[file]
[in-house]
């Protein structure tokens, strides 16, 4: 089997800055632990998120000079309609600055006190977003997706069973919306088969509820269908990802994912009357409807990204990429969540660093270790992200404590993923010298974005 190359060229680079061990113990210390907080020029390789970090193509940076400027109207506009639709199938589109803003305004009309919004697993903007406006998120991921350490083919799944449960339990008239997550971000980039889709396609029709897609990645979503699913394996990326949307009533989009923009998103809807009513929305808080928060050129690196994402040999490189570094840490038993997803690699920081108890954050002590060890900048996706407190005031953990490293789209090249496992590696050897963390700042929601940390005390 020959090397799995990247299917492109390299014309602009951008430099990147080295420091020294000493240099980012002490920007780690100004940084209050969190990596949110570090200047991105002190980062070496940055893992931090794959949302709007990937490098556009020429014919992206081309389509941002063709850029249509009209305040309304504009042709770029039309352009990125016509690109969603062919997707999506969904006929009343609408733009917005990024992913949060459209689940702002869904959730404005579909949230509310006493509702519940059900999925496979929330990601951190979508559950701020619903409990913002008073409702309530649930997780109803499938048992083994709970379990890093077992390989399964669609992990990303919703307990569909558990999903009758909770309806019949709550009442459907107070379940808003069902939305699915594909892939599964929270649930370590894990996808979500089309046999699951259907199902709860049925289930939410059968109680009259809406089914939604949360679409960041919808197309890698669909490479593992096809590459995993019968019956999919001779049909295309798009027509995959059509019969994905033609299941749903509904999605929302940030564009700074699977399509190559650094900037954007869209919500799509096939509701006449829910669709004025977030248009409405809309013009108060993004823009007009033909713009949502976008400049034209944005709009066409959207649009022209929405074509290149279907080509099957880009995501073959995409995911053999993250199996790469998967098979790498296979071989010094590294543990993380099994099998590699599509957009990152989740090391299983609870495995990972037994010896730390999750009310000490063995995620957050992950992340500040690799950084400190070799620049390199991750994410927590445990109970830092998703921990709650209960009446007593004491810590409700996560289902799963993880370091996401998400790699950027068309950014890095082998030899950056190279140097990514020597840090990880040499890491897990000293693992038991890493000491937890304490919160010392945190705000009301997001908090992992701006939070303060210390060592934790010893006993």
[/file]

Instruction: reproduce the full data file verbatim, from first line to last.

[in-house]
């Protein structure tokens, strides 16, 4: 089997800055632990998120000079309609600055006190977003997706069973919306088969509820269908990802994912009357409807990204990429969540660093270790992200404590993923010298974005 190359060229680079061990113990210390907080020029390789970090193509940076400027109207506009639709199938589109803003305004009309919004697993903007406006998120991921350490083919799944449960339990008239997550971000980039889709396609029709897609990645979503699913394996990326949307009533989009923009998103809807009513929305808080928060050129690196994402040999490189570094840490038993997803690699920081108890954050002590060890900048996706407190005031953990490293789209090249496992590696050897963390700042929601940390005390 020959090397799995990247299917492109390299014309602009951008430099990147080295420091020294000493240099980012002490920007780690100004940084209050969190990596949110570090200047991105002190980062070496940055893992931090794959949302709007990937490098556009020429014919992206081309389509941002063709850029249509009209305040309304504009042709770029039309352009990125016509690109969603062919997707999506969904006929009343609408733009917005990024992913949060459209689940702002869904959730404005579909949230509310006493509702519940059900999925496979929330990601951190979508559950701020619903409990913002008073409702309530649930997780109803499938048992083994709970379990890093077992390989399964669609992990990303919703307990569909558990999903009758909770309806019949709550009442459907107070379940808003069902939305699915594909892939599964929270649930370590894990996808979500089309046999699951259907199902709860049925289930939410059968109680009259809406089914939604949360679409960041919808197309890698669909490479593992096809590459995993019968019956999919001779049909295309798009027509995959059509019969994905033609299941749903509904999605929302940030564009700074699977399509190559650094900037954007869209919500799509096939509701006449829910669709004025977030248009409405809309013009108060993004823009007009033909713009949502976008400049034209944005709009066409959207649009022209929405074509290149279907080509099957880009995501073959995409995911053999993250199996790469998967098979790498296979071989010094590294543990993380099994099998590699599509957009990152989740090391299983609870495995990972037994010896730390999750009310000490063995995620957050992950992340500040690799950084400190070799620049390199991750994410927590445990109970830092998703921990709650209960009446007593004491810590409700996560289902799963993880370091996401998400790699950027068309950014890095082998030899950056190279140097990514020597840090990880040499890491897990000293693992038991890493000491937890304490919160010392945190705000009301997001908090992992701006939070303060210390060592934790010893006993």